The primary process related to passwords is the password reset process for forgotten or locked passwords. The standard manual process is risky and takes time = costs money!
Gartner calls the process in the service desk: ‘The Facilitated Password Reset Process’. Many service desks have no management defined process for this service, and many others have a weak process. This obviously means high risks for impersonations from persons who want access from other users’ accounts through a stolen password. Furthermore, monitoring of a manual process is difficult. It also requires that the service desk analysts have privileged passwords further adding to the risk.
IT-based solutions are available:
Self-service password reset (SSPR)
Users can in a secure way reset and unlock passwords through self-service solutions. SSPR gives end-users faster resolution than waiting for the service desk and is available 24*7. As a result, the service desk will see a reduction in the total number of calls, helping to boost productivity.
It is important to be aware of the adoption rate for the solution. Some implementations end-up with as little as 10-40% of users using self-service and the remaining users call the service desk. Even in the best SSPR implementations you must expect that some users will need the service desk.
Ways to improve adoption or success rate relates to:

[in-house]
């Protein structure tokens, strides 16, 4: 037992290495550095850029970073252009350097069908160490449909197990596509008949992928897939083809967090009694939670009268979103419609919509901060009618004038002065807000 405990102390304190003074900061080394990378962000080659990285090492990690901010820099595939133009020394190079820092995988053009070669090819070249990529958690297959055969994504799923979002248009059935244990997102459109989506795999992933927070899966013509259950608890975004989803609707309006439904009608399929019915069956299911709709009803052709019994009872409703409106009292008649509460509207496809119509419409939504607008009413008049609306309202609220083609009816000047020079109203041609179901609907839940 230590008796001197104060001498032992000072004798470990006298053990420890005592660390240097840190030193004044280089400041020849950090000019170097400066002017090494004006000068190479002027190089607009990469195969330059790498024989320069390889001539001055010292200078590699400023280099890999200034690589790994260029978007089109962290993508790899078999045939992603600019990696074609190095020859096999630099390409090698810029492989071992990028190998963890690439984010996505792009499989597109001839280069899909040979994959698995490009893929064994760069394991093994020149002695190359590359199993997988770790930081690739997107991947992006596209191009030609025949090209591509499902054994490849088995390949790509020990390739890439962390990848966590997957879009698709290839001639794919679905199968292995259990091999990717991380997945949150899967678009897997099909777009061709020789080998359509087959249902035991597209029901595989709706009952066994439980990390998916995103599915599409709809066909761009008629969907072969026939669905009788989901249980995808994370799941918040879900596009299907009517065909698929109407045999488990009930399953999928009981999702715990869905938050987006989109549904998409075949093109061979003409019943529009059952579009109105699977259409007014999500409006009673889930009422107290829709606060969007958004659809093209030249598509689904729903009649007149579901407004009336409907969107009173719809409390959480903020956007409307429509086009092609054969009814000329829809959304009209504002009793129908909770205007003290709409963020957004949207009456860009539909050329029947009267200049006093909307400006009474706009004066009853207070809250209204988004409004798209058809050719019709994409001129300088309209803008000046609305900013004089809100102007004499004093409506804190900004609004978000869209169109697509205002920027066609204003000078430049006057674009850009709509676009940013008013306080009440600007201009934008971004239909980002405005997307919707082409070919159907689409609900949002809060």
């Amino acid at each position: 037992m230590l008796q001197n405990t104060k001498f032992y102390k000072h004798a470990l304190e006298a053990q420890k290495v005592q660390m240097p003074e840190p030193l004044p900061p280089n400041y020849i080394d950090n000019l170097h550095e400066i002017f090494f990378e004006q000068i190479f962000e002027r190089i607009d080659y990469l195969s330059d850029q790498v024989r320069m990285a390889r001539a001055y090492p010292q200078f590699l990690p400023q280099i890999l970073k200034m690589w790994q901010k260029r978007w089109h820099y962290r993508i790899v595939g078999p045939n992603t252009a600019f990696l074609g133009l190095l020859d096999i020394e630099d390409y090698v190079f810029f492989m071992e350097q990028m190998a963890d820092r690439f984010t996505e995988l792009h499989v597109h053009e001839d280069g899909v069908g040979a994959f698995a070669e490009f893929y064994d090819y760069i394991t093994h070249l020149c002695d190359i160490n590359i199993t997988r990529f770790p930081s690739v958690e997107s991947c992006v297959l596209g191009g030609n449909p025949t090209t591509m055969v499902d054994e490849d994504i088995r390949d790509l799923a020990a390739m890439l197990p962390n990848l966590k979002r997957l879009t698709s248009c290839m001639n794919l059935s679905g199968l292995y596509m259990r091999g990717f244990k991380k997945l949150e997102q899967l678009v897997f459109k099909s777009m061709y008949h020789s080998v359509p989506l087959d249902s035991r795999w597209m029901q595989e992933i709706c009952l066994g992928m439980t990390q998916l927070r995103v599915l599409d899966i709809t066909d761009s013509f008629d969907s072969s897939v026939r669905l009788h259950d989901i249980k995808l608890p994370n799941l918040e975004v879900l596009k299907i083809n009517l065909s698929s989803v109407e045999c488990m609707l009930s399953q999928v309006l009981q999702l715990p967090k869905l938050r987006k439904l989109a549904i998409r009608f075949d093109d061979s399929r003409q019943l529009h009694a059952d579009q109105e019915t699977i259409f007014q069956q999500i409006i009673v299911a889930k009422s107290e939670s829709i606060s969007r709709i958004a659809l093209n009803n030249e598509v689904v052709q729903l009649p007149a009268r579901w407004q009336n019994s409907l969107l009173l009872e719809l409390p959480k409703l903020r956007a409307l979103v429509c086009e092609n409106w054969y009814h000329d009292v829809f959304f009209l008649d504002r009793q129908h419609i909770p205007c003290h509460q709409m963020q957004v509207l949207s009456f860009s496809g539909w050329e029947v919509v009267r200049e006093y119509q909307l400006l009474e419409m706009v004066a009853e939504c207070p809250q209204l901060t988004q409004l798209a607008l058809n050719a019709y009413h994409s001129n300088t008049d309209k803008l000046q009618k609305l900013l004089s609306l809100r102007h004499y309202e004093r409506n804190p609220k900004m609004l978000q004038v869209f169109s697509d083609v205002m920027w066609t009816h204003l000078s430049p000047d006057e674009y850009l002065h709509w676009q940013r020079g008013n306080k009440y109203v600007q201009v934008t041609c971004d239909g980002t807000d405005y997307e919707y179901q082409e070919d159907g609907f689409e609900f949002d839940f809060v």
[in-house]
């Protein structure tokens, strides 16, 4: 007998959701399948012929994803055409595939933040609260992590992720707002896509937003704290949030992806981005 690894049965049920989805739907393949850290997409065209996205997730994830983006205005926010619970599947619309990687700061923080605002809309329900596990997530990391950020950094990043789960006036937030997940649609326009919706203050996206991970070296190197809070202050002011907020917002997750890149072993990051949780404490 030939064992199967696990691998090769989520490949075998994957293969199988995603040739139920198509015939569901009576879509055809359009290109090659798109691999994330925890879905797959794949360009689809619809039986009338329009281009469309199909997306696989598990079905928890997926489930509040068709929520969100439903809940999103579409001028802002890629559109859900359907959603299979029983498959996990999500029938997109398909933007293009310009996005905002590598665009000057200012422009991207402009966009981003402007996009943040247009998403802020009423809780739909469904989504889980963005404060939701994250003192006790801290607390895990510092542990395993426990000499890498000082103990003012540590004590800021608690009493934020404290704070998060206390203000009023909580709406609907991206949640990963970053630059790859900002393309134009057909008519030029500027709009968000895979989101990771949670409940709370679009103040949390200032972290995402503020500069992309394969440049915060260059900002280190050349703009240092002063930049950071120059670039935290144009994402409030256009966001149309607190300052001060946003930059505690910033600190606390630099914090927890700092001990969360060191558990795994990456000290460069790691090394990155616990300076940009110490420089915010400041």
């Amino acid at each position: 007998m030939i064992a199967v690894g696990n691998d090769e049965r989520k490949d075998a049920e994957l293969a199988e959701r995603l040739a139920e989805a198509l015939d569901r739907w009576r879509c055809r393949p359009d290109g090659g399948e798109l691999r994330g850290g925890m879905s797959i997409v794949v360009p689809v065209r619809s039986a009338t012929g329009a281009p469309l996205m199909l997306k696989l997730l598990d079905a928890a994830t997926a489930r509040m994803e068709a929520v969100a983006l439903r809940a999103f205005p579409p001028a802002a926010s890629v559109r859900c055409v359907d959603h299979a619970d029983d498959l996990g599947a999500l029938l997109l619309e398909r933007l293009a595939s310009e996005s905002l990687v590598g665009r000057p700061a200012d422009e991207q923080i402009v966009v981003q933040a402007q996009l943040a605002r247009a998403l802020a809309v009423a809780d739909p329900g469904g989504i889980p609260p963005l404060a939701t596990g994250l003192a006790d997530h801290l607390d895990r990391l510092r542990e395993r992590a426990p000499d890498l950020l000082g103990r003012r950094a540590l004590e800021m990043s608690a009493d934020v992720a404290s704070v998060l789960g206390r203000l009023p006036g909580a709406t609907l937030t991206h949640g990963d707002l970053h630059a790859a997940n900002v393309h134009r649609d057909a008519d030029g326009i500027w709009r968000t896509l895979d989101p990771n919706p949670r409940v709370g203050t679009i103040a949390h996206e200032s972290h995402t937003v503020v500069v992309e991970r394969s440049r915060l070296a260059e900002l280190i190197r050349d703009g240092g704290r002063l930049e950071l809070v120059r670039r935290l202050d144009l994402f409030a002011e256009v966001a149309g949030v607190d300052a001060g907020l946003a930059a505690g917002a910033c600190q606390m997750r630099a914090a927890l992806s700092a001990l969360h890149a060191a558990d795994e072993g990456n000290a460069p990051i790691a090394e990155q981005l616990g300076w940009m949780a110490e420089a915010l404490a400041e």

- the enrolment process
- accessibility from all types of devices and places (including a locked workstation!)
- a high degree of flexibility in the authentication process.
Facilitated Password Reset (FPR)
Facilitated means that the process involves human assistance. Then risks and deviations follow unless the service desk analysts are supported or even controlled by an IT-solution. To make the facilitated service desk process compliant and secure the analysts must follow management decided steps before a new password is issued. The service desk analysts will be taken through an authorized end-user authentication and then enabling the user to make a new password. The process is commensurate for each user group to balance risk and cost.
The big challenge is user authentication. In a completely manual process the service desk might use a call back to users’ phones. If there is a SSPR system then the user wouldn’t have to call the service desk if he can receive a SMS-code on his phone! Users calling the service desk have multiple authentication problems, or they would have done self-service. Authentication should then, in addition to standard methods as asking questions, have dynamic data related to unique and fresh knowledge about the user. Dynamic and contextual data will be extremely difficult for attackers to obtain.
Furthermore, for very ‘important’ user groups it must be possible to demand personal vouching from other users. This is often referred to as the manager approval model. Basic principles for an FPR solution are:
- Management decided work-flow
- Configurable per user-group
- Multiple authentication options
- Information used for authentication must include dynamic and contextual data
- Manager approval of users must be an option
- Remove privileged passwords from the service desk analysts